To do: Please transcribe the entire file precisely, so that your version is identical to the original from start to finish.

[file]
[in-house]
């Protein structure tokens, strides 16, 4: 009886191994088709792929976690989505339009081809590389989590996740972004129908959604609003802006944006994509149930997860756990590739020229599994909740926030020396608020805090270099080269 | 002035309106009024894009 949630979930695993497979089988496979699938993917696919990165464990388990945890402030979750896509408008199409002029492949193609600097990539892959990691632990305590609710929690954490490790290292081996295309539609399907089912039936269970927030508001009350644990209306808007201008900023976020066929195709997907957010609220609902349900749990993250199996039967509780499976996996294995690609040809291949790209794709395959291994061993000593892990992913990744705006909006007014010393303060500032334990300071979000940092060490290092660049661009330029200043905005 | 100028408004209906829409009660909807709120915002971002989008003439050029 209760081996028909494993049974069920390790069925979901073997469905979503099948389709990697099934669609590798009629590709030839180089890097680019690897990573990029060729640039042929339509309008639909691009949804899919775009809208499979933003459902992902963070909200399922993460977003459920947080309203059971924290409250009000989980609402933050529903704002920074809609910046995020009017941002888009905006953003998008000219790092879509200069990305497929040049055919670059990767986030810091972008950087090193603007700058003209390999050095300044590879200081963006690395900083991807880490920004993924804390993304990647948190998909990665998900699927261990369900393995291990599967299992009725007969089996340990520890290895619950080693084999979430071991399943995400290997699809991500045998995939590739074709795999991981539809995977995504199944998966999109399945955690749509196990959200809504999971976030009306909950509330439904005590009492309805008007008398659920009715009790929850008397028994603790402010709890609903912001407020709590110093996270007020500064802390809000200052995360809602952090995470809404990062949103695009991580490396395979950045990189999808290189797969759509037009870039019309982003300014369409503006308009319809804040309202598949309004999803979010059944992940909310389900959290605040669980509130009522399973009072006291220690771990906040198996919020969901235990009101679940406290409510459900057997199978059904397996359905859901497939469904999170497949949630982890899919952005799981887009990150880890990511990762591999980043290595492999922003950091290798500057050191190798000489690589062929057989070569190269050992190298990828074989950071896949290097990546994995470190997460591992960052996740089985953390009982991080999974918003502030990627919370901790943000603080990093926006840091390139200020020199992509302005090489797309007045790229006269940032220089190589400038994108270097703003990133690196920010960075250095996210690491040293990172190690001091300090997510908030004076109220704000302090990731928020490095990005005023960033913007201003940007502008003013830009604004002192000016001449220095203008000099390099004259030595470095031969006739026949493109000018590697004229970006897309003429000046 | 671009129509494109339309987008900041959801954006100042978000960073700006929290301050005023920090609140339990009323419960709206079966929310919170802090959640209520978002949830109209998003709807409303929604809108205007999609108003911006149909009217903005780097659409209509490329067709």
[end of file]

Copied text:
[in-house]
């Protein structure tokens, strides 16, 4: 009886191994088709792929976690989505339009081809590389989590996740972004129908959604609003802006944006994509149930997860756990590739020229599994909740926030020396608020805090270099080269 | 002035309106009024894009 949630979930695993497979089988496979699938993917696919990165464990388990945890402030979750896509408008199409002029492949193609600097990539892959990691632990305590609710929690954490490790290292081996295309539609399907089912039936269970927030508001009350644990209306808007201008900023976020066929195709997907957010609220609902349900749990993250199996039967509780499976996996294995690609040809291949790209794709395959291994061993000593892990992913990744705006909006007014010393303060500032334990300071979000940092060490290092660049661009330029200043905005 | 100028408004209906829409009660909807709120915002971002989008003439050029 209760081996028909494993049974069920390790069925979901073997469905979503099948389709990697099934669609590798009629590709030839180089890097680019690897990573990029060729640039042929339509309008639909691009949804899919775009809208499979933003459902992902963070909200399922993460977003459920947080309203059971924290409250009000989980609402933050529903704002920074809609910046995020009017941002888009905006953003998008000219790092879509200069990305497929040049055919670059990767986030810091972008950087090193603007700058003209390999050095300044590879200081963006690395900083991807880490920004993924804390993304990647948190998909990665998900699927261990369900393995291990599967299992009725007969089996340990520890290895619950080693084999979430071991399943995400290997699809991500045998995939590739074709795999991981539809995977995504199944998966999109399945955690749509196990959200809504999971976030009306909950509330439904005590009492309805008007008398659920009715009790929850008397028994603790402010709890609903912001407020709590110093996270007020500064802390809000200052995360809602952090995470809404990062949103695009991580490396395979950045990189999808290189797969759509037009870039019309982003300014369409503006308009319809804040309202598949309004999803979010059944992940909310389900959290605040669980509130009522399973009072006291220690771990906040198996919020969901235990009101679940406290409510459900057997199978059904397996359905859901497939469904999170497949949630982890899919952005799981887009990150880890990511990762591999980043290595492999922003950091290798500057050191190798000489690589062929057989070569190269050992190298990828074989950071896949290097990546994995470190997460591992960052996740089985953390009982991080999974918003502030990627919370901790943000603080990093926006840091390139200020020199992509302005090489797309007045790229006269940032220089190589400038994108270097703003990133690196920010960075250095996210690491040293990172190690001091300090997510908030004076109220704000302090990731928020490095990005005023960033913007201003940007502008003013830009604004002192000016001449220095203008000099390099004259030595470095031969006739026949493109000018590697004229970006897309003429000046 | 671009129509494109339309987008900041959801954006100042978000960073700006929290301050005023920090609140339990009323419960709206079966929310919170802090959640209520978002949830109209998003709807409303929604809108205007999609108003911006149909009217903005780097659409209509490329067709």